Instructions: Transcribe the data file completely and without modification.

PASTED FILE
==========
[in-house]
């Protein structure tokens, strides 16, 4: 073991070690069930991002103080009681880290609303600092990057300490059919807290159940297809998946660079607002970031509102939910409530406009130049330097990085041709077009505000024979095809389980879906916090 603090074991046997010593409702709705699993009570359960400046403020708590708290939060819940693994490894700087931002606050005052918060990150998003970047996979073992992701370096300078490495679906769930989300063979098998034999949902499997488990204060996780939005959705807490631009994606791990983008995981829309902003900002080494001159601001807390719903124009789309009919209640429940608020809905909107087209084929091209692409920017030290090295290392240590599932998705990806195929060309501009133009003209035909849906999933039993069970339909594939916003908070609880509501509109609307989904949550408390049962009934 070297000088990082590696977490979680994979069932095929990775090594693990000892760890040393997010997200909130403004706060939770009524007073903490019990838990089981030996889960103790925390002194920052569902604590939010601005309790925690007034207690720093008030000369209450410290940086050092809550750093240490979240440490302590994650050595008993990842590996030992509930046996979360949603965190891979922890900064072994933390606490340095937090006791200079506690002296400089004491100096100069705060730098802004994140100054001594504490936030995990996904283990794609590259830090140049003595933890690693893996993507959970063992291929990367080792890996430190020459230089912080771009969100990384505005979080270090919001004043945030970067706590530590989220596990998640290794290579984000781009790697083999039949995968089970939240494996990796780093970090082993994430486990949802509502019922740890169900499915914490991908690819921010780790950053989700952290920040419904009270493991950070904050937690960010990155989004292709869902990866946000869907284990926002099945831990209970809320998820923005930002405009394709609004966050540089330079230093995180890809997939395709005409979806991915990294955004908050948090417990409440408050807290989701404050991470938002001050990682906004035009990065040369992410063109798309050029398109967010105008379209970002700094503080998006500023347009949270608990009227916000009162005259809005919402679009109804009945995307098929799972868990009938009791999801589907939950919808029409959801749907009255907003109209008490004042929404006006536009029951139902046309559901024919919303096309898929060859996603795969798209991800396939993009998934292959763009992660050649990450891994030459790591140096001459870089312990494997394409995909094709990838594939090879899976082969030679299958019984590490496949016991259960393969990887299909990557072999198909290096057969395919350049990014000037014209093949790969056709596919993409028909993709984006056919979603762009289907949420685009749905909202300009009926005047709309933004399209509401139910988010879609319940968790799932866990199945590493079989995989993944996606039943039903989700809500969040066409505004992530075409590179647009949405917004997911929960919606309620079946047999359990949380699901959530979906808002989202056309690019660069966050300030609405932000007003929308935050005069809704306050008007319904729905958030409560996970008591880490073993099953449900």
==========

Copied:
[in-house]
């Protein structure tokens, strides 16, 4: 073991070690069930991002103080009681880290609303600092990057300490059919807290159940297809998946660079607002970031509102939910409530406009130049330097990085041709077009505000024979095809389980879906916090 603090074991046997010593409702709705699993009570359960400046403020708590708290939060819940693994490894700087931002606050005052918060990150998003970047996979073992992701370096300078490495679906769930989300063979098998034999949902499997488990204060996780939005959705807490631009994606791990983008995981829309902003900002080494001159601001807390719903124009789309009919209640429940608020809905909107087209084929091209692409920017030290090295290392240590599932998705990806195929060309501009133009003209035909849906999933039993069970339909594939916003908070609880509501509109609307989904949550408390049962009934 070297000088990082590696977490979680994979069932095929990775090594693990000892760890040393997010997200909130403004706060939770009524007073903490019990838990089981030996889960103790925390002194920052569902604590939010601005309790925690007034207690720093008030000369209450410290940086050092809550750093240490979240440490302590994650050595008993990842590996030992509930046996979360949603965190891979922890900064072994933390606490340095937090006791200079506690002296400089004491100096100069705060730098802004994140100054001594504490936030995990996904283990794609590259830090140049003595933890690693893996993507959970063992291929990367080792890996430190020459230089912080771009969100990384505005979080270090919001004043945030970067706590530590989220596990998640290794290579984000781009790697083999039949995968089970939240494996990796780093970090082993994430486990949802509502019922740890169900499915914490991908690819921010780790950053989700952290920040419904009270493991950070904050937690960010990155989004292709869902990866946000869907284990926002099945831990209970809320998820923005930002405009394709609004966050540089330079230093995180890809997939395709005409979806991915990294955004908050948090417990409440408050807290989701404050991470938002001050990682906004035009990065040369992410063109798309050029398109967010105008379209970002700094503080998006500023347009949270608990009227916000009162005259809005919402679009109804009945995307098929799972868990009938009791999801589907939950919808029409959801749907009255907003109209008490004042929404006006536009029951139902046309559901024919919303096309898929060859996603795969798209991800396939993009998934292959763009992660050649990450891994030459790591140096001459870089312990494997394409995909094709990838594939090879899976082969030679299958019984590490496949016991259960393969990887299909990557072999198909290096057969395919350049990014000037014209093949790969056709596919993409028909993709984006056919979603762009289907949420685009749905909202300009009926005047709309933004399209509401139910988010879609319940968790799932866990199945590493079989995989993944996606039943039903989700809500969040066409505004992530075409590179647009949405917004997911929960919606309620079946047999359990949380699901959530979906808002989202056309690019660069966050300030609405932000007003929308935050005069809704306050008007319904729905958030409560996970008591880490073993099953449900």